of the distribution permitting unbiased and low-variance estimates of the gradients with respect to the parameters of the inference network. For models with discrete latent variables, Monte-Carlo estimates of the gradient must be employed. Recently, algorithms such as REINFORCE have been used effectively to decrease variance and improve learning(Mnih & Gregor, 2014; Mnih et al., 2014).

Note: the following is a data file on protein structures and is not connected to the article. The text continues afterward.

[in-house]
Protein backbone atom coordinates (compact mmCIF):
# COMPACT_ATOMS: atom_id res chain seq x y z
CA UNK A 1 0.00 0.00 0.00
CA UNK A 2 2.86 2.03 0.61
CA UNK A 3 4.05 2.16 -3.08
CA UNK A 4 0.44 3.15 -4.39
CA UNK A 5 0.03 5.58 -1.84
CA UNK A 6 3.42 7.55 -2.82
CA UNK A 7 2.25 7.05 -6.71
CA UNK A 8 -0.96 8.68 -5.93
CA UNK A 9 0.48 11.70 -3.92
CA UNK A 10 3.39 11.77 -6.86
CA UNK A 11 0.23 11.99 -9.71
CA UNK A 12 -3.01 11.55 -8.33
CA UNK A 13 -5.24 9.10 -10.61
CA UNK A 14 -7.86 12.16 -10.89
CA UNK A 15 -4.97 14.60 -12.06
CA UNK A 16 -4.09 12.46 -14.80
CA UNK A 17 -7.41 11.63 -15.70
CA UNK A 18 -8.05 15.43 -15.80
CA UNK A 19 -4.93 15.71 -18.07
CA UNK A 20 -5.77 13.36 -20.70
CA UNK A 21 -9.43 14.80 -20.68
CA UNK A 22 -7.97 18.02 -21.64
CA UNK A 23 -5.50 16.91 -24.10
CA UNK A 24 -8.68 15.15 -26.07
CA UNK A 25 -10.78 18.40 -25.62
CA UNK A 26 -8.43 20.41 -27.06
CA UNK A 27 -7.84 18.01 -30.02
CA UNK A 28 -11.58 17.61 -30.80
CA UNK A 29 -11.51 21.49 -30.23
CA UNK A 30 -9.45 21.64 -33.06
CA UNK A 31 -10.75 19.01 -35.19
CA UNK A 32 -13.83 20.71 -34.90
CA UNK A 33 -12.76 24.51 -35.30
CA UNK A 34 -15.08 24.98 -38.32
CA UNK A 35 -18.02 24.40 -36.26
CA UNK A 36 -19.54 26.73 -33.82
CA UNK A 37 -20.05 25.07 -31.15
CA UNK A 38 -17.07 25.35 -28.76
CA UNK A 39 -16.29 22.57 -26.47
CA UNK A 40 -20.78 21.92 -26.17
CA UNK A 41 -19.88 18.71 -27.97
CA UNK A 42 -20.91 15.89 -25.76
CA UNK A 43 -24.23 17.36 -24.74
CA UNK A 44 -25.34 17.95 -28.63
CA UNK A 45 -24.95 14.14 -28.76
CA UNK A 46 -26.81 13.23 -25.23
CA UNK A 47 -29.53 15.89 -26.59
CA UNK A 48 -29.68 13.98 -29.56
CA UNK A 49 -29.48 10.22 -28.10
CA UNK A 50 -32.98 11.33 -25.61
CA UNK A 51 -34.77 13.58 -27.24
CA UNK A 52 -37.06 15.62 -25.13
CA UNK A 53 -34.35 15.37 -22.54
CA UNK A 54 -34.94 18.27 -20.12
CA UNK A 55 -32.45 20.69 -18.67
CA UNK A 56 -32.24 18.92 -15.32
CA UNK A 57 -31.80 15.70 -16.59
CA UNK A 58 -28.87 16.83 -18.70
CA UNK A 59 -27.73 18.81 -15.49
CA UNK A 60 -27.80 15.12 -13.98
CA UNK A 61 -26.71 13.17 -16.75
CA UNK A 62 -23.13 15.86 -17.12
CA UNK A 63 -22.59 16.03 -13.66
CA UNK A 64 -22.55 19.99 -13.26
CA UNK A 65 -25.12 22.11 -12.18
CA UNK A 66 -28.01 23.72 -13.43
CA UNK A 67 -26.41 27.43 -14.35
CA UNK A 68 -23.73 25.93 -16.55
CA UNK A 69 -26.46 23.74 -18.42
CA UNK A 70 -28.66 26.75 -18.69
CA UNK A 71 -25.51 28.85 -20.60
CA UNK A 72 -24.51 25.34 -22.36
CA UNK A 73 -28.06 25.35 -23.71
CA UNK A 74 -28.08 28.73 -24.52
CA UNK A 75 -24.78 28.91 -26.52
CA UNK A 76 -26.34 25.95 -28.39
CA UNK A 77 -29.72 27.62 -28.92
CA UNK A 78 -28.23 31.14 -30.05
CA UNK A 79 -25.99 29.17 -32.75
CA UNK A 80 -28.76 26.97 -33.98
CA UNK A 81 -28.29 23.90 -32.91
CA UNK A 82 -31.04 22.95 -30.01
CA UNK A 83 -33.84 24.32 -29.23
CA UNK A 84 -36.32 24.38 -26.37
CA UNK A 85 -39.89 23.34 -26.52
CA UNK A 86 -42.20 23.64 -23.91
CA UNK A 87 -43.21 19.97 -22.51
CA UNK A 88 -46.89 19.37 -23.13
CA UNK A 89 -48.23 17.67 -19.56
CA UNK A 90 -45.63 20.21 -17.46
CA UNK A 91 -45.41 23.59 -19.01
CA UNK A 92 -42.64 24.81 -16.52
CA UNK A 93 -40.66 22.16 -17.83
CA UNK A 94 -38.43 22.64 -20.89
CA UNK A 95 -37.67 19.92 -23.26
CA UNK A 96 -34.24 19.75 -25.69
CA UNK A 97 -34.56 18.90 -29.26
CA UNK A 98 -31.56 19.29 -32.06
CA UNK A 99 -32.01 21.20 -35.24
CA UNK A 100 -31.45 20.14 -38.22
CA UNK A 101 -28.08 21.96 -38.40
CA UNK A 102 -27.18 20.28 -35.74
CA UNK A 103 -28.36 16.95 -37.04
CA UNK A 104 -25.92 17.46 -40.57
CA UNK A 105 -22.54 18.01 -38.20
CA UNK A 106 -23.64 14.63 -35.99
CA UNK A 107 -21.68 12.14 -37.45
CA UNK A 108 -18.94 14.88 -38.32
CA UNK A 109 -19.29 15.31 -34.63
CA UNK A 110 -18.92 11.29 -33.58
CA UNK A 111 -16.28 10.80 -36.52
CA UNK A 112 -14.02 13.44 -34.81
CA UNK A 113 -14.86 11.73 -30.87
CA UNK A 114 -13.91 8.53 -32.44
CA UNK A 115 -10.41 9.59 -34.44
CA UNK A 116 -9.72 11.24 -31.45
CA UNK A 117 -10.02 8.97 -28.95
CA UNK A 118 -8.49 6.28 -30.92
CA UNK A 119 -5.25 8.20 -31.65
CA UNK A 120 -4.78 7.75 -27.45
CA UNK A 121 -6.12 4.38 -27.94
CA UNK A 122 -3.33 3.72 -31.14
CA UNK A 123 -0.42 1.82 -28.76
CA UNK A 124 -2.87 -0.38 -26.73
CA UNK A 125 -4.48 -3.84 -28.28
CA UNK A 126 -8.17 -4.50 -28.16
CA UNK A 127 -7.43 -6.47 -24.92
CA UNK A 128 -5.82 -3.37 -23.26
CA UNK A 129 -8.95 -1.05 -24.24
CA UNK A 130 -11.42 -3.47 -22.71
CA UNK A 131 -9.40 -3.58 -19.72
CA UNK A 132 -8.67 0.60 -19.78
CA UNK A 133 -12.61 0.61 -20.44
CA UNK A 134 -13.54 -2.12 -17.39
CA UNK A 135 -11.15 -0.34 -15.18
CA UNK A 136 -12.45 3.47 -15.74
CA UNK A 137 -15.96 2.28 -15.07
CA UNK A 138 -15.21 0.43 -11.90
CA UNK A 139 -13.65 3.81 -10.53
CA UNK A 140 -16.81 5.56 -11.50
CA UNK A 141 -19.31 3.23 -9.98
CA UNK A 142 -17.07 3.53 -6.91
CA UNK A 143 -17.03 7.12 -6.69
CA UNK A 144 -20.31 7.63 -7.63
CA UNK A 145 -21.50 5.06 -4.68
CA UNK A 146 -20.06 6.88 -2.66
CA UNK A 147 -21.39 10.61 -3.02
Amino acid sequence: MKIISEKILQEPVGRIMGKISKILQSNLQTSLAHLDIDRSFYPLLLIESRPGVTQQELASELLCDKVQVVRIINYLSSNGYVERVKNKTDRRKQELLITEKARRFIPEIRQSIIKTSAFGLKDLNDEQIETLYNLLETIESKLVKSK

In this work we propose and evaluate a range of topic models parameterised with neural networks and trained with variational inference. We introduce three different neural structures for constructing topic distributions: the Gaussian Softmax distribution (GSM), the Gaussian Stick Breaking distribution (GSB), and the Recurrent Stick Breaking process (RSB), all of which are conditioned on a draw from a multivariate Gaussian distribution. The Gaussian Softmax topic model constructs a finite topic distribution with a softmax function applied to the projection of the Gaussian random vector. The Gaussian Stick Breaking model also constructs a discrete distribution from the Gaussian draw, but this time employing a stick breaking construction to provide a bias towards sparse topic distributions. Finally, the Recurrent Stick Breaking process employs a recurrent neural network, again conditioned on the Gaussian draw, to progressively break the stick, yielding a neural analog of a Dirichlet Process topic model(Teh et al., 2006).